Styx Master of Shadows review | A Dishonored Hitman
2014 will definitely be remembered as a peculiar year for gamers. On the one hand, we’ve got titles which have been hyped to no end, only to end up disappointing the majority (e.g. Titanfall, Watch Dogs, Destiny). On the other hand, there have been games which continuously flew under the proverbial radar, only to turn out better than anyone would have expected (e.g. Middle-earth: Shadow of Mordor). After investing about 15 hours into Styx Master of Shadows, I can honestly say Cyanide Studio’s latest is somewhere in the latter extreme.
Being haunted and almost driven insane by various thoughts and voices which aren’t his, Styx is determined the only way to get rid of the supposed madness is to get to the World Tree inside the Akenash Tower and remove its ‘heart’. This journey sees players visiting the entire said tower, which basically looks like a giant castle up in the clouds. Think Bioshock: Infinite, only replace the entire city with said fortress, spanning sewers, dungeons, and even high-class chambers like bedrooms and libraries. Sadly, besides a neat twist happening about mid-way into the game, the rest of the story isn’t anything to write home about. I was also quite annoyed by the final “boss” fight, in addition to the repeated environments towards the end. They reminded me of Devil May Cry 4.
Styx’s small size isn’t just to show-off a protagonist different from the usual generic, tall, white male – although he is male and he also swears quite a lot. Taking the role of one such goblin, players are able to hide under tables, various containers like wardrobes or chests, and even ventilation-like holes in walls and floors. Avoiding soldiers is usually done by extinguishing torches – you can even collect sand which is used to extinguish them from afar – in addition to peeking inside upcoming rooms before unlocking their doors (assuming you don’t find an alternative way which usually involves the ceiling). Additionally, walking on soft surfaces like carpets allows players to safely sneak past enemies.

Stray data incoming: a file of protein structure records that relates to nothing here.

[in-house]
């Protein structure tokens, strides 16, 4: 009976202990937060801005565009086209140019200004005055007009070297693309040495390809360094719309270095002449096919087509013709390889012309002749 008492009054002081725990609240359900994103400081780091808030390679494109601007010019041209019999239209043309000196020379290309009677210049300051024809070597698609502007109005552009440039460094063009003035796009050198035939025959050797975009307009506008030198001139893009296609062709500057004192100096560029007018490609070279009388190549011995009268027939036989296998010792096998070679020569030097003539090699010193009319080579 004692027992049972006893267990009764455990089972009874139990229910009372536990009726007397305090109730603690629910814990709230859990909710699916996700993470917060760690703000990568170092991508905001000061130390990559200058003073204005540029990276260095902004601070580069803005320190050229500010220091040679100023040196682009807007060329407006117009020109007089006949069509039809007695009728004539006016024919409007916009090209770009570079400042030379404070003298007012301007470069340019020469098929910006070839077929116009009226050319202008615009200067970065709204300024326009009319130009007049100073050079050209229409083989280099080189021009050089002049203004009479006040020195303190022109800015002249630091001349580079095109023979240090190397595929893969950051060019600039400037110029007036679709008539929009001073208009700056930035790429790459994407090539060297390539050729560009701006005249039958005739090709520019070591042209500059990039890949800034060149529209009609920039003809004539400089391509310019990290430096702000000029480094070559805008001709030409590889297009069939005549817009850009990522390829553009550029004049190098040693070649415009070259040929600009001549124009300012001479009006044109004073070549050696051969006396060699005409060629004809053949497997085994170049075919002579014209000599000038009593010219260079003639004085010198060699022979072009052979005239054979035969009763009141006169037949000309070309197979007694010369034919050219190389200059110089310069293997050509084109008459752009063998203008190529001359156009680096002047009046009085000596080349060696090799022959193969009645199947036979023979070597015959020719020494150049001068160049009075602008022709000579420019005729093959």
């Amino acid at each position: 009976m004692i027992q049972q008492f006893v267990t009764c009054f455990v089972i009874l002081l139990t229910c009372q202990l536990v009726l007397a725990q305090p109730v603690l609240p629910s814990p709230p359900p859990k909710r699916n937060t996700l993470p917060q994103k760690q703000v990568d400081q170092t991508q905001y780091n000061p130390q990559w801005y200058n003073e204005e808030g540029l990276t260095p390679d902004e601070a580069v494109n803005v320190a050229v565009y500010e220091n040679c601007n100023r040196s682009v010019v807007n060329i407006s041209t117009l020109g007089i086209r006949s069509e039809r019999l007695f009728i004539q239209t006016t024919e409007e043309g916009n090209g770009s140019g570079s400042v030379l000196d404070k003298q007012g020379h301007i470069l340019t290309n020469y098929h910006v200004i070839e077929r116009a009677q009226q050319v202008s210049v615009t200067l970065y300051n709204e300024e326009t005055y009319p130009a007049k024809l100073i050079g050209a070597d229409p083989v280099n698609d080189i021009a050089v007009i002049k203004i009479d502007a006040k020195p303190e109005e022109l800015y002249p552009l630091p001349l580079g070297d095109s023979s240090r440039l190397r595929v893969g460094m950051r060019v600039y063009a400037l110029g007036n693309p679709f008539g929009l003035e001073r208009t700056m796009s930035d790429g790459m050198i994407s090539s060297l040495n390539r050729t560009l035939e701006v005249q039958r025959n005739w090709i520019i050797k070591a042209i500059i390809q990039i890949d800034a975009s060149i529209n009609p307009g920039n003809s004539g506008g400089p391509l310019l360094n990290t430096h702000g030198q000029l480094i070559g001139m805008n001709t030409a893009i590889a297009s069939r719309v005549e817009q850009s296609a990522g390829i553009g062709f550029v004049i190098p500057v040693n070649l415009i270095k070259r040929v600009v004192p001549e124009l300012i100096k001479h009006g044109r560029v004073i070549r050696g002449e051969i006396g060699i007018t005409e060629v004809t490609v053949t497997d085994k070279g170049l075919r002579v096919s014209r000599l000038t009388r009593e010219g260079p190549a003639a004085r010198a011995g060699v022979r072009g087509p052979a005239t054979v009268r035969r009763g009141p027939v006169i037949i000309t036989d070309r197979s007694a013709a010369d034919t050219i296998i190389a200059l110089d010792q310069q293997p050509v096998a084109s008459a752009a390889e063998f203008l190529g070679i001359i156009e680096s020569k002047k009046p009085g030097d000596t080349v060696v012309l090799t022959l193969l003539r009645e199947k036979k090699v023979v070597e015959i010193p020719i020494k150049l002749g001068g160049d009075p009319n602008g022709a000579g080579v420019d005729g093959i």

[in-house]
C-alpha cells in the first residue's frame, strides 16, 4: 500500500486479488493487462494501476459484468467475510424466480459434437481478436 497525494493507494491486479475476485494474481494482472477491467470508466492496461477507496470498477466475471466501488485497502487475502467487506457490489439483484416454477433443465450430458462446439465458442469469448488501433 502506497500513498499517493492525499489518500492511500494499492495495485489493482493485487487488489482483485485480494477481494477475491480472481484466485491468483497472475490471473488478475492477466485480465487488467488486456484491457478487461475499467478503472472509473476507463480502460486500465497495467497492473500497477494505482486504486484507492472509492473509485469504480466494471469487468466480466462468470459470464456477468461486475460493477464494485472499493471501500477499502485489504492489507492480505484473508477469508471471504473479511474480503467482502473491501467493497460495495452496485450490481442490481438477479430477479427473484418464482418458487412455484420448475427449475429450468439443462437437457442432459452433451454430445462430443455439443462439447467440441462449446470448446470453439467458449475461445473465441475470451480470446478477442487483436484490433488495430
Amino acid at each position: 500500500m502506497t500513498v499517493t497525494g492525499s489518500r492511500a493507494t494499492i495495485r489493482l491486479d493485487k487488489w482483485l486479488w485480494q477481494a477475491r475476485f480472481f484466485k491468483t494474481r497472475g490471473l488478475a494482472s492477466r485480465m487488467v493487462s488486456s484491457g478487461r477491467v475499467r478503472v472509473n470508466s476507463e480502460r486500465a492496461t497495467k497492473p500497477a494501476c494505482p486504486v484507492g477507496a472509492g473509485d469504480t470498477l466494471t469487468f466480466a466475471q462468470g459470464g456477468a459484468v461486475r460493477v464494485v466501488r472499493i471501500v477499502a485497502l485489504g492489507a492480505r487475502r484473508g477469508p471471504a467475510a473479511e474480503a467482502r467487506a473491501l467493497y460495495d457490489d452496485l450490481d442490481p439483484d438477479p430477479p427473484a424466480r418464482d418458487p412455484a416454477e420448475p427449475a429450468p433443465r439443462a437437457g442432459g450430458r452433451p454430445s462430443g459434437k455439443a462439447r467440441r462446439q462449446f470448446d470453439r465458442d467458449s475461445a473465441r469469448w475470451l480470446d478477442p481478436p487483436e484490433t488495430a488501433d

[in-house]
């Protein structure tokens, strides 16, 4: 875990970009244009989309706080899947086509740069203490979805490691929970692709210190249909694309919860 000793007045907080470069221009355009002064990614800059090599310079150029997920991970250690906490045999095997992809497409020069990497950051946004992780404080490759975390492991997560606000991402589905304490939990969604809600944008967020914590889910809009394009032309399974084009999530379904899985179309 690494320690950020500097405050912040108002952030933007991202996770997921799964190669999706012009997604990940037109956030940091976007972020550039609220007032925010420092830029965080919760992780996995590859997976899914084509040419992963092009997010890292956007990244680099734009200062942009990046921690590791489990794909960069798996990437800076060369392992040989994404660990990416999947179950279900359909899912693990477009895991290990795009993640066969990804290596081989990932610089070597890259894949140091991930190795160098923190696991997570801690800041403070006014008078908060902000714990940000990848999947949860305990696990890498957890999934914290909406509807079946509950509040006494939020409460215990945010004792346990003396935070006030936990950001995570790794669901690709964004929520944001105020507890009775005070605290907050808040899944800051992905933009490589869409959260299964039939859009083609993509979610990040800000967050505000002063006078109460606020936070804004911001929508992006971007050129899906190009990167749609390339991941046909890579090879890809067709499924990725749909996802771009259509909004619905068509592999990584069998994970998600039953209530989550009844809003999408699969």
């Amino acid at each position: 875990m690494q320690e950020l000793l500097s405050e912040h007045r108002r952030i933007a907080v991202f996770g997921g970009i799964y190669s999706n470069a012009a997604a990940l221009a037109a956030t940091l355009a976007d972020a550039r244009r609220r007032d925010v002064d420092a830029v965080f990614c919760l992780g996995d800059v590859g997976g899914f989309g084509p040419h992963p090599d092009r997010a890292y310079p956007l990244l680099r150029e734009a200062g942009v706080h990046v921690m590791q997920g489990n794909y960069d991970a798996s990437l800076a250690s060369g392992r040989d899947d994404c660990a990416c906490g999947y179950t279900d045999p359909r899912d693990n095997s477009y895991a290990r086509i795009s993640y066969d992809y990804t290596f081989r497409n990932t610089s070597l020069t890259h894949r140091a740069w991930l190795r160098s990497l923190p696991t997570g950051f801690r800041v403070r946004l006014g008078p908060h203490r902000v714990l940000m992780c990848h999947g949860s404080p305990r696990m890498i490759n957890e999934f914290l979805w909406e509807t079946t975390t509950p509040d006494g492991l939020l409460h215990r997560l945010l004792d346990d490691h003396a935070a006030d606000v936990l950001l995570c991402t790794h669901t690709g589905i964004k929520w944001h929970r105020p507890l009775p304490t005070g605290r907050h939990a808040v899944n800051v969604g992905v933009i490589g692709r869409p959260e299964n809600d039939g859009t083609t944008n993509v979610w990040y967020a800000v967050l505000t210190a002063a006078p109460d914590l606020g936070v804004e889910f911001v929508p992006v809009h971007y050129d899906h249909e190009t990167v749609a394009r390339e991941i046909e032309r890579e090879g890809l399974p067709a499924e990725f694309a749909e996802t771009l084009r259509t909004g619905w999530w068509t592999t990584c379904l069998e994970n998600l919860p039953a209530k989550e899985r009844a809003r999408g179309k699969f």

Styx Master of Shadows provides players with open-ended environments, allowing plenty of room to sneak, kill, hide, and jump from rooftop to rooftop and wall to wall. The core platforming mechanic can be a little finicky at times, requiring about one level or two to get used to it – trying to hang from a ledge proved notably tricky. In many situations during any level, reaching a certain point can be done taking various paths; some are more dangerous than others, and those less risky require careful observation of the environment. Experimenting is a must, which perfectly suits Styx Master of Shadows’ type of genre.
Collecting amber along the way helps Styx use his special abilities. One said power allows him to create a clone which can be used to reach otherwise-inaccessible areas or cause distractions – I would also often use it to attract a guard’s attention and lead him underneath a huge chandelier or a crate, after which I would bring it down on the poorly-aware grunt. Another ability is called ‘amber vision’, which allows Styx to spot enemies, hiding places, or special marks on the walls (think Batman’s Detective Mode). Finally, our favourite goblin can even turn himself invisible for a short period. Sure, through trial-and-error, one could finish the entire game without using any of these abilities (except when the level-design dictates you otherwise), but I highly advice you to make use of them; they’re as useful as fun to use.